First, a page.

Recording signs of deterioration in acute patients: The documentation of vital signs within electronic health records in patients who suffered in-hospital cardiac arrest2016In: Health Informatics Journal, ISSN 1460-4582, E-ISSN 1741-2811, Vol. 22, no 1, p. 21-33Article in journal (Refereed)
    Abstract [en]

    Vital sign documentation is crucial to detecting patient deterioration. Little is known about the documentation of vital signs in electronic health records. This study aimed to examine documentation of vital signs in electronic health records. We examined the vital signs documented in the electronic health records of patients who had suffered an in-hospital cardiac arrest and on whom cardiopulmonary resuscitation was attempted between 2007 and 2011 (n = 228), in a 372-bed district general hospital. We assessed the completeness of vital sign data compared to VitalPACTM Early Warning Score and the location of vital signs within the electronic health records. There was a noticeable lack of completeness of vital signs. Vital signs were fragmented through various sections of the electronic health records. The study identified serious shortfalls in the representation of vital signs in the electronic health records, with consequential threats to patient safety. 

  • 10.
    Stevenson-Ågren, Jean
    et al.
    Linnaeus University, Faculty of Health and Life Sciences, Department of Medicine and Optometry. University of Sheffield, UK.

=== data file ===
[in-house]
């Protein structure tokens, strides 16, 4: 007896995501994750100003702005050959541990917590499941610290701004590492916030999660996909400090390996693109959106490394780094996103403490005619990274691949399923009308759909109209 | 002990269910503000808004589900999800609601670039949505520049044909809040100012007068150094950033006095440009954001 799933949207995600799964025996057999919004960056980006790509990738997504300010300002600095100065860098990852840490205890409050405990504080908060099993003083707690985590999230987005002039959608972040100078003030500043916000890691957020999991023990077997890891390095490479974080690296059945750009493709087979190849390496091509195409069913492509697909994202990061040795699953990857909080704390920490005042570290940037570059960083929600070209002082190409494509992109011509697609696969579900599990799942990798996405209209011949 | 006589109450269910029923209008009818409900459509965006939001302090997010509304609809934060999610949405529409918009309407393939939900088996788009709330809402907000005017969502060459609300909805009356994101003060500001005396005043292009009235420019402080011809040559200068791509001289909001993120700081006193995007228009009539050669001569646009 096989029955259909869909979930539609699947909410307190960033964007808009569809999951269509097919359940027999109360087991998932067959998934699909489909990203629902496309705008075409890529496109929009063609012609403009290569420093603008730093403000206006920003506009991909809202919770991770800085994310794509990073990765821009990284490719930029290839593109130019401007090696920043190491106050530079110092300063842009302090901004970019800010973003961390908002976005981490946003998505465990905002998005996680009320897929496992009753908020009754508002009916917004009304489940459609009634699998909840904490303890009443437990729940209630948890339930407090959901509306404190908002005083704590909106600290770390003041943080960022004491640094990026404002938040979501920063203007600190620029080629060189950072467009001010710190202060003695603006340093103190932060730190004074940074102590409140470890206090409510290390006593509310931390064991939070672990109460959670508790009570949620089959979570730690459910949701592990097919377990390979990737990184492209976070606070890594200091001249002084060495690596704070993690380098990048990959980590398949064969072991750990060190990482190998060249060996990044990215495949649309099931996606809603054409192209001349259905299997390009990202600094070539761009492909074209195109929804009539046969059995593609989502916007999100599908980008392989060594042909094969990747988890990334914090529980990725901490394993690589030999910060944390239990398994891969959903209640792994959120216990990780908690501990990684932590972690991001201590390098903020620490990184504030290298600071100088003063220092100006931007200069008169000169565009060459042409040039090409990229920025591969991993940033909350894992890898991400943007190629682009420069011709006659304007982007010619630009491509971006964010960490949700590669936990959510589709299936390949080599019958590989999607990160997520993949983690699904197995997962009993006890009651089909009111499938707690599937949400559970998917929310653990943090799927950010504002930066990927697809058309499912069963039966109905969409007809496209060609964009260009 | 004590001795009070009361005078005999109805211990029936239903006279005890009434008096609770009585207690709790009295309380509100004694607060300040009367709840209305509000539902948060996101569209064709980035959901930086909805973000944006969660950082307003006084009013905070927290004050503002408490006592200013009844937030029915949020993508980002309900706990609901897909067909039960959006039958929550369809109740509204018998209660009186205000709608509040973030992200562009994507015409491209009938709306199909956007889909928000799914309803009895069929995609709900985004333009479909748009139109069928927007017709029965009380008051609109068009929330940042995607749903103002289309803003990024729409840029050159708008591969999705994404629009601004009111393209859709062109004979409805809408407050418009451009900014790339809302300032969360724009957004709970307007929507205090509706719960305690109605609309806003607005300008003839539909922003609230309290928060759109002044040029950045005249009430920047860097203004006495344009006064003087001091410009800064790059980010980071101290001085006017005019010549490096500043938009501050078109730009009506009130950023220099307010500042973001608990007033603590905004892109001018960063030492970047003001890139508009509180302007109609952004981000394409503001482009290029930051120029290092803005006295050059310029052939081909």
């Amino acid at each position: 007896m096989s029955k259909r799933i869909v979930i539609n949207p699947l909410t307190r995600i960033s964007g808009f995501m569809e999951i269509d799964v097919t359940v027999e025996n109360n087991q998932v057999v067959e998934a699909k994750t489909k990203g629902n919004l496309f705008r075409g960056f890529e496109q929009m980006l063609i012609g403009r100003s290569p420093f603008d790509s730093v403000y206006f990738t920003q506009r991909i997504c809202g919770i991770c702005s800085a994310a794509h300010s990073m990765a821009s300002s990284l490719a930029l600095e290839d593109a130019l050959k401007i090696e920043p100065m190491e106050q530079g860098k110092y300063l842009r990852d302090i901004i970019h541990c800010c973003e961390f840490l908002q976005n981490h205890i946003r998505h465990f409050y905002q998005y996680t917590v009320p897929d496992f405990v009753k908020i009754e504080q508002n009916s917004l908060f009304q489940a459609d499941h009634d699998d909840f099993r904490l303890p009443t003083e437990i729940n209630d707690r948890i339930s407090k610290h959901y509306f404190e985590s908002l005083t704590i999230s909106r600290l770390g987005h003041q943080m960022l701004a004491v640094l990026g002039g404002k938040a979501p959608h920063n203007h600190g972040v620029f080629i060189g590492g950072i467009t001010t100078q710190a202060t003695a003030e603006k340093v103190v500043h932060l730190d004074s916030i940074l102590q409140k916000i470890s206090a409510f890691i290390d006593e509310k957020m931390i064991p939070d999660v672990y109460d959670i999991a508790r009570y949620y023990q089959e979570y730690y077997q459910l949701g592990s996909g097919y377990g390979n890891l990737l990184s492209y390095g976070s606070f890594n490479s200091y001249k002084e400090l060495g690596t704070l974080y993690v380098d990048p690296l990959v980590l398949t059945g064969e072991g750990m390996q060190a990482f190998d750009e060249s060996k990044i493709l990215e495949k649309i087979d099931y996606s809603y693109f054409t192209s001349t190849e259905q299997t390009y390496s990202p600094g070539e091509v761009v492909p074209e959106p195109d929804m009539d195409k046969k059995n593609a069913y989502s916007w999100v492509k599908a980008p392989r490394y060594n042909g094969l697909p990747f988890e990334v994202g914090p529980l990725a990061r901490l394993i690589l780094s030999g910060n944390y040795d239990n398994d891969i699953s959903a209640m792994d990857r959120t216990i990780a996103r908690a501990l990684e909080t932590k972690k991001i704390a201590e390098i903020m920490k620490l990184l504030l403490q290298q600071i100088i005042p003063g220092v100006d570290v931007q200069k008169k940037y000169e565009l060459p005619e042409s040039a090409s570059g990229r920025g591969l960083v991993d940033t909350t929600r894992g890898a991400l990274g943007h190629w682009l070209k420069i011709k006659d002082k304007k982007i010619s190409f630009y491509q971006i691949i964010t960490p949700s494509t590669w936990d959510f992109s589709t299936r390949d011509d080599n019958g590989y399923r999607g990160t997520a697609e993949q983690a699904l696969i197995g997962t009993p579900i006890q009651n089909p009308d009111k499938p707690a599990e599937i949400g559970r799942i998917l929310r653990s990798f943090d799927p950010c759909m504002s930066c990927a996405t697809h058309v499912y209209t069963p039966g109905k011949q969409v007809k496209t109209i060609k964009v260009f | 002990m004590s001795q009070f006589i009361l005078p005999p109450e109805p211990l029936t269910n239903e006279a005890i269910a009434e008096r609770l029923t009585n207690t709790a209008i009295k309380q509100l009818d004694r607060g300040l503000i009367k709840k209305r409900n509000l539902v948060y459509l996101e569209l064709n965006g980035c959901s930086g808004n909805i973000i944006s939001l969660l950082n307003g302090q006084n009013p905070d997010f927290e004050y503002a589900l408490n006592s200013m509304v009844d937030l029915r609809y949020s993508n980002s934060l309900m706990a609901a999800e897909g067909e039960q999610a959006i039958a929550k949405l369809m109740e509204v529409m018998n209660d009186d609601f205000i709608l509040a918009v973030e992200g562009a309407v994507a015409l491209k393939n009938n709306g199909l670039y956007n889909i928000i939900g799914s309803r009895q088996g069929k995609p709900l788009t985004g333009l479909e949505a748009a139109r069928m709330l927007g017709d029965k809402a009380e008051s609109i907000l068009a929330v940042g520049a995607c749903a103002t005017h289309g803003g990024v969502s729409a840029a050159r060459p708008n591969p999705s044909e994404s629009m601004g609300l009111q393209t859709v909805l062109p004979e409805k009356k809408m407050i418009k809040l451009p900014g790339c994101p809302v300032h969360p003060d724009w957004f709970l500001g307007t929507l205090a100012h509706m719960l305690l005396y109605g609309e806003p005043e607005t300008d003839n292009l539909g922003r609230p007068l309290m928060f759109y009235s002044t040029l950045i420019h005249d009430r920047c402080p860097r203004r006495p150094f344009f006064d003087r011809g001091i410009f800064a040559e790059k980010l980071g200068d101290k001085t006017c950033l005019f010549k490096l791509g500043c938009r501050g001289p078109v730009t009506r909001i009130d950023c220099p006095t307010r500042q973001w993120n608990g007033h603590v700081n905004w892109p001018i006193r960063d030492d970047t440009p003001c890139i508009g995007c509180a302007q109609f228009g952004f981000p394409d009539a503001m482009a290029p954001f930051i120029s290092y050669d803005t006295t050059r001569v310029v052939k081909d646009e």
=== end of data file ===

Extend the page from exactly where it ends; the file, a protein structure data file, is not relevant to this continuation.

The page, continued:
Israelsson, Johan
    Kalmar County Hospital.
    Nilsson, Gunilla
    Linnaeus University, Faculty of Health and Life Sciences, Department of Health and Caring Sciences.
    Petersson, Göran
    Linnaeus University, Faculty of Health and Life Sciences, Department of Medicine and Optometry.
    Bath, Peter A.
    University of Sheffield, UK.
    Vital sign documentation in electronic records: the development of workarounds2018In: Health Informatics Journal, ISSN 1460-4582, E-ISSN 1741-2811, Vol. 24, no 2, p. 206-215Article in journal (Refereed)
    Abstract [en]

    Workarounds are commonplace in health care settings. An increase in the use of electronic health records (EHR) has led to an escalation of workarounds as health care professionals cope with systems which are inadequate for their needs. Closely related to this, the documentation of vital signs in EHR has been problematic. The accuracy and completeness of vital sign documentation has a direct impact on the recognition of deterioration in a patient’s condition. We examined work flow processes to identify workarounds related to vital signs in a 372-bed hospital in Sweden. In three clinical areas a qualitative study was performed with data collected during observations and interviews and analysed through thematic content analysis. We identified paper workarounds in the form of hand-written notes and a total of eight pre-printed paper observation charts. Our results suggested that nurses created workarounds to allow a smooth workflow and to ensure patients safety.

  • 11.
    Stevenson-Ågren, Jean
    et al.
    Linnaeus University, Faculty of Health and Life Sciences, Department of Medicine and Optometry. University of Sheffield, UK.
    Israelsson, Johan
    Linnaeus University, Faculty of Technology, Kalmar Maritime Academy. Kalmar County Hospital ; Linköping University.
    Petersson, Göran
    Linnaeus University, Faculty of Health and Life Sciences, Department of Medicine and Optometry.
    Bath, Peter
    University of Sheffield, UK.
    Factors influencing the quality of vital signs data in electronic health records: a qualitative study2018In: Journal of Clinical Nursing, ISSN 0962-1067, E-ISSN 1365-2702, Vol. 27, no 5-6, p. 1276-1286Article in journal (Refereed)
    Abstract [en]

    Aims and objectives

    To investigate reasons for inadequate documentation of vital signs in an electronic health record.

    Background